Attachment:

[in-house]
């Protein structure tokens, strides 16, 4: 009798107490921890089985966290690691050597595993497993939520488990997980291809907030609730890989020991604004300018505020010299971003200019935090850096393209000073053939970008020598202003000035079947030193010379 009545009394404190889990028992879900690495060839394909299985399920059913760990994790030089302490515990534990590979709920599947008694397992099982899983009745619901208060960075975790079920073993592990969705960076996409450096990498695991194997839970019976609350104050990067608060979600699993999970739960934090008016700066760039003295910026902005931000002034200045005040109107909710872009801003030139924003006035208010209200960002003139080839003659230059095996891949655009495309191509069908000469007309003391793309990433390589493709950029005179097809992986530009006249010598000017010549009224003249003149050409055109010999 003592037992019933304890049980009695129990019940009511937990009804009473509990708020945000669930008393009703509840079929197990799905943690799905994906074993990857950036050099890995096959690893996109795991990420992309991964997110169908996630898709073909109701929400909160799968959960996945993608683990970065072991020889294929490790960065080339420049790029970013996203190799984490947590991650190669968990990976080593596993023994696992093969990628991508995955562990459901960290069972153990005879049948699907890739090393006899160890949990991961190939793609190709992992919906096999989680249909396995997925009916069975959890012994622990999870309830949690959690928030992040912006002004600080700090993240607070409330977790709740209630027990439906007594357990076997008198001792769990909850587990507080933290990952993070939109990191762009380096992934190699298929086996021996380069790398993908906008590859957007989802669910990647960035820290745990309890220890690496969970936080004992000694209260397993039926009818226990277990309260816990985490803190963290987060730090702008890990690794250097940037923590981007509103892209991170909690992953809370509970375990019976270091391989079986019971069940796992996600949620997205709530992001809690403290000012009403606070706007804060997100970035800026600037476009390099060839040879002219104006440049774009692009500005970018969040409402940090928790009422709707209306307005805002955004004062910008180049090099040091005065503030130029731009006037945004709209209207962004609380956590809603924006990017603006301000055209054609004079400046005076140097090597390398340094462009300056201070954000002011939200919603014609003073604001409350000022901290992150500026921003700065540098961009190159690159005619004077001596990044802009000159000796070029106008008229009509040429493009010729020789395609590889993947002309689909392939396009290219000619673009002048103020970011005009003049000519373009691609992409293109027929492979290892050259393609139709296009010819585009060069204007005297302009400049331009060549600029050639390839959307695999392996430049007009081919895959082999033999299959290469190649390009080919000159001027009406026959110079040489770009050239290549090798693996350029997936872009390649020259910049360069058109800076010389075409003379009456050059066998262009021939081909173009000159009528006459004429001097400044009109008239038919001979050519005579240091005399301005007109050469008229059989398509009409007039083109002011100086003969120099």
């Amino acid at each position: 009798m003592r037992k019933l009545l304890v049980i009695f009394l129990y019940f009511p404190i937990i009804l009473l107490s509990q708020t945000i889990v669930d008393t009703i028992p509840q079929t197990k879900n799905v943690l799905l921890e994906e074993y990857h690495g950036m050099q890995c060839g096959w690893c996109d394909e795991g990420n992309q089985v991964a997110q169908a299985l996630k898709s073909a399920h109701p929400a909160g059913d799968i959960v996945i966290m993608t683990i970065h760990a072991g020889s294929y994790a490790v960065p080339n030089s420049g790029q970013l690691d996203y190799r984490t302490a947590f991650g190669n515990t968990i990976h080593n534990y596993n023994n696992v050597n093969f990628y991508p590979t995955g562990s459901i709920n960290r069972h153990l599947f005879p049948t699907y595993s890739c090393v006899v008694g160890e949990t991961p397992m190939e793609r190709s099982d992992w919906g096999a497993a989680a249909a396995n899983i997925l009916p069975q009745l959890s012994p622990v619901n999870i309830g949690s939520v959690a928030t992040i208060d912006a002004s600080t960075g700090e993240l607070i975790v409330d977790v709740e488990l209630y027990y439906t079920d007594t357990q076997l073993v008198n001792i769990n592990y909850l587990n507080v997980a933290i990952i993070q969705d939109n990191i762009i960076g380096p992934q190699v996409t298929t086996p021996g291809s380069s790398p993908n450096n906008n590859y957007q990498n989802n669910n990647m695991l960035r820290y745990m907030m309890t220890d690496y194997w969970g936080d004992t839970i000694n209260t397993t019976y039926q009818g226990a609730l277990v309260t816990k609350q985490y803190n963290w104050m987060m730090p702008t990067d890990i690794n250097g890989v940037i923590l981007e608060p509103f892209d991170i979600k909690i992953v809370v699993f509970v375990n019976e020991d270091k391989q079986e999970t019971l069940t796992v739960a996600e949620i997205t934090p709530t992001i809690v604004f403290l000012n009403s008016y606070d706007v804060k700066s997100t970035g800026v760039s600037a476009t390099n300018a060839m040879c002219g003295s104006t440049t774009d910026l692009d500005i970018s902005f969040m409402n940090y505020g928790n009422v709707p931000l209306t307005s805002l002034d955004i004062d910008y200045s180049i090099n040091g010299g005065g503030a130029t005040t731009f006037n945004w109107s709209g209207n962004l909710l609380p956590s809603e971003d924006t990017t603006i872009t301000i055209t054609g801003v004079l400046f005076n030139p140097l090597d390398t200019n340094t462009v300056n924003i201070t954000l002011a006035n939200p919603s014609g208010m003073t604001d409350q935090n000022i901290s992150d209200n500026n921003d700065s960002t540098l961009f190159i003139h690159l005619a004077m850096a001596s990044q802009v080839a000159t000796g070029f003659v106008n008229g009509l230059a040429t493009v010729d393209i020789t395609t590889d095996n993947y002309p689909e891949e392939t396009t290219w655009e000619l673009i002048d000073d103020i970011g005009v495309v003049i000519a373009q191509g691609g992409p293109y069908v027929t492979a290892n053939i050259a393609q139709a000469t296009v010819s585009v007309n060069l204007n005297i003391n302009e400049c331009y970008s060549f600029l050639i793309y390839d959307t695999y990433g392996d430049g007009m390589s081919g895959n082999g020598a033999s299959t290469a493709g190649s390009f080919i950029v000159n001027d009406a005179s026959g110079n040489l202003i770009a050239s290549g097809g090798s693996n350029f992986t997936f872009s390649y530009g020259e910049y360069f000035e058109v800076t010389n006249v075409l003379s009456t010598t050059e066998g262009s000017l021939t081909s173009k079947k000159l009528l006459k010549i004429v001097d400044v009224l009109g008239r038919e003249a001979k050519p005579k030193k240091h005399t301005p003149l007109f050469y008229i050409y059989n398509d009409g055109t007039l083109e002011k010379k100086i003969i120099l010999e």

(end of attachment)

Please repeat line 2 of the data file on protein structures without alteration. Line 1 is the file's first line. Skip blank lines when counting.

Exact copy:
């Protein structure tokens, strides 16, 4: 009798107490921890089985966290690691050597595993497993939520488990997980291809907030609730890989020991604004300018505020010299971003200019935090850096393209000073053939970008020598202003000035079947030193010379 009545009394404190889990028992879900690495060839394909299985399920059913760990994790030089302490515990534990590979709920599947008694397992099982899983009745619901208060960075975790079920073993592990969705960076996409450096990498695991194997839970019976609350104050990067608060979600699993999970739960934090008016700066760039003295910026902005931000002034200045005040109107909710872009801003030139924003006035208010209200960002003139080839003659230059095996891949655009495309191509069908000469007309003391793309990433390589493709950029005179097809992986530009006249010598000017010549009224003249003149050409055109010999 003592037992019933304890049980009695129990019940009511937990009804009473509990708020945000669930008393009703509840079929197990799905943690799905994906074993990857950036050099890995096959690893996109795991990420992309991964997110169908996630898709073909109701929400909160799968959960996945993608683990970065072991020889294929490790960065080339420049790029970013996203190799984490947590991650190669968990990976080593596993023994696992093969990628991508995955562990459901960290069972153990005879049948699907890739090393006899160890949990991961190939793609190709992992919906096999989680249909396995997925009916069975959890012994622990999870309830949690959690928030992040912006002004600080700090993240607070409330977790709740209630027990439906007594357990076997008198001792769990909850587990507080933290990952993070939109990191762009380096992934190699298929086996021996380069790398993908906008590859957007989802669910990647960035820290745990309890220890690496969970936080004992000694209260397993039926009818226990277990309260816990985490803190963290987060730090702008890990690794250097940037923590981007509103892209991170909690992953809370509970375990019976270091391989079986019971069940796992996600949620997205709530992001809690403290000012009403606070706007804060997100970035800026600037476009390099060839040879002219104006440049774009692009500005970018969040409402940090928790009422709707209306307005805002955004004062910008180049090099040091005065503030130029731009006037945004709209209207962004609380956590809603924006990017603006301000055209054609004079400046005076140097090597390398340094462009300056201070954000002011939200919603014609003073604001409350000022901290992150500026921003700065540098961009190159690159005619004077001596990044802009000159000796070029106008008229009509040429493009010729020789395609590889993947002309689909392939396009290219000619673009002048103020970011005009003049000519373009691609992409293109027929492979290892050259393609139709296009010819585009060069204007005297302009400049331009060549600029050639390839959307695999392996430049007009081919895959082999033999299959290469190649390009080919000159001027009406026959110079040489770009050239290549090798693996350029997936872009390649020259910049360069058109800076010389075409003379009456050059066998262009021939081909173009000159009528006459004429001097400044009109008239038919001979050519005579240091005399301005007109050469008229059989398509009409007039083109002011100086003969120099």